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Old 11-13-2008, 11:56 AM   #1
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Default Great explanation how we got into this financial mess

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Old 11-13-2008, 12:28 PM   #2
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If JasonC SSB believes this, I finally agree with some of his logic. Must have taken off the tinfoil hat for awhile.
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Old 11-13-2008, 01:01 PM   #3
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I have stopped paying my mortgage for the last month or so and have been saving the money....we are about to put a down payment on a bigger, cheaper, better 3-bdr house. Once we close, we'll foreclosure on the current condo. That'll show the those profit oriented banks a thing or two...
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Old 11-13-2008, 06:52 PM   #4
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Thanks for reposting my link here *******.

This letter was written by a econ professor that is good friends with one of my econ professor. They share a blog together and it was orginially psoted on there back in September. Heres a link to the blog The Austrian Economists
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Old 11-13-2008, 07:41 PM   #5
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LOL did I beat you to it?

Great letter.

I wish the "liberals" would try and understand what the writer is trying to say.
Unfortunately many will immediately jump to the false conclusion that "anti-left writer" = "pro-fascism" = bad, then not even read it through.
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Old 11-13-2008, 07:56 PM   #6
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Can I get Cliffs notes? I'm on some killer *** pain meds and have no attention span.. :(
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Old 11-13-2008, 08:34 PM   #7
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Quote:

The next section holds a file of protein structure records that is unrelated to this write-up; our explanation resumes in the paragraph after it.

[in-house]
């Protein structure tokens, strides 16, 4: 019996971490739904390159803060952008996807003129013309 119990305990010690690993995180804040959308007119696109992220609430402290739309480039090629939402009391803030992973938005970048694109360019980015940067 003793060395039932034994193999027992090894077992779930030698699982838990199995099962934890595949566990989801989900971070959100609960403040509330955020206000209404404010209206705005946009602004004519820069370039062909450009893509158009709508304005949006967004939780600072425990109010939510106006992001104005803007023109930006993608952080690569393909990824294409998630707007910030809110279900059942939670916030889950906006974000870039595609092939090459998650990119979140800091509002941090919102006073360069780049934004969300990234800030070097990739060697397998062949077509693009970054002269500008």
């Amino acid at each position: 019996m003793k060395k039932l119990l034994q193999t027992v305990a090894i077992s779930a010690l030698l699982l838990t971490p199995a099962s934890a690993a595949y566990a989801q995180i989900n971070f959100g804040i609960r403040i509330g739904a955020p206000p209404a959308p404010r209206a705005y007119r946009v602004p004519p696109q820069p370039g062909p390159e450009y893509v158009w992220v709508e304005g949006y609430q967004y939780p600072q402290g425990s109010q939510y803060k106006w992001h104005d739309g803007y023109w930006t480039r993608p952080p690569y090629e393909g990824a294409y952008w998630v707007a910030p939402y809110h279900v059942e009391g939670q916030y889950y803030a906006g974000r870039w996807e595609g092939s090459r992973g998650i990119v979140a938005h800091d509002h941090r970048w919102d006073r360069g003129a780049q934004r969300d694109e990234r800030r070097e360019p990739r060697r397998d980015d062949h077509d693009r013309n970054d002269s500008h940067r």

Originally Posted by elesjuan View Post
Can I get Cliffs notes? I'm on some killer *** pain meds and have no attention span.. :(
Big Government is just made up of more small people.
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Old 11-13-2008, 11:31 PM   #8
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An interesting counterpoint: The Libertarians' Lament
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Old 11-14-2008, 10:14 AM   #9
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Originally Posted by Atlanta93LE View Post
An interesting counterpoint: The Libertarians' Lament
I am sorry I thought that article was very poorly written. He dosent offer any overall great details. Or offer proof that the mess was not caused by government interference. I will stick by a Professor with a PHD in Econ over listening to him. Here is a rebuttle to his article from the CATO institute http://www.cato-at-liberty.org/2008/...acob-weisberg/

Also here is a long article on the financial sides of things from someone inside the business.
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Old 11-14-2008, 01:03 PM   #10
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deregulation works if collusion is your goal. Look at utilities, cable, internet, fuel, and banking.

good luck finding a private, fixed rate student loan.
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Old 11-14-2008, 01:58 PM   #11
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Quote:
Originally Posted by shuiend View Post
...I will stick by a Professor with a PHD in Econ...
Kind of like Ben Bernanke? Or hell, even Alan Greenspan, if you're counting honorary degrees.

I'm not supporting either side of this blame-game. I only care about what caused this long enough to learn how to help avoid it in the future. So far, I haven't seen much besides criticism all around. But remember, analysis is easier than design.
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Old 11-14-2008, 05:17 PM   #12
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.. except they are/were heads of the most powerful cartel in the world.
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Old 11-14-2008, 07:12 PM   #13
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Sub Prime Crisis for Dummies

-Emerging economies dumping massive amounts of capital into the investment world. International pool of money doubles since 2000, from about 30 trillion dollars to around 70 trillion in 2007.

-Greenspan lowers fed rates so low that the new emerging economies investors have to find somewhere else to invest other than federal bonds.

-They invest in Mortgage Backed Securities thinking that the housing price bubble wasn't a bubble. MBS are mortgages which are bundled together and sold together as a single investment package.

-They used incorrect data to assess the assests. Many "bad loans" were rated AAA(which is like a perfect credit rating in the bond rating world) because they used past loan information to assess the new loans. However there were so many changes to current loaning practices, that the "old data" was irrelevant.

-Collateralized debt obligations further pooling "bad rated" mortgages together to be invested so even really badly assessed loans were rated AAA. Investors buy up these pooled mortgages thinking they're "good as money".

- Because they thought that the housing bubble wasn't a bubble, investors put more and more stress on mortgage brokers and investment banks to continue lowering the standards of loaning practices.

-They introduce the NINA (no income no asset verification) loans and many other insane loan types. The housing bubble collapses and we have trillions of dollars of assets which need to be revalued.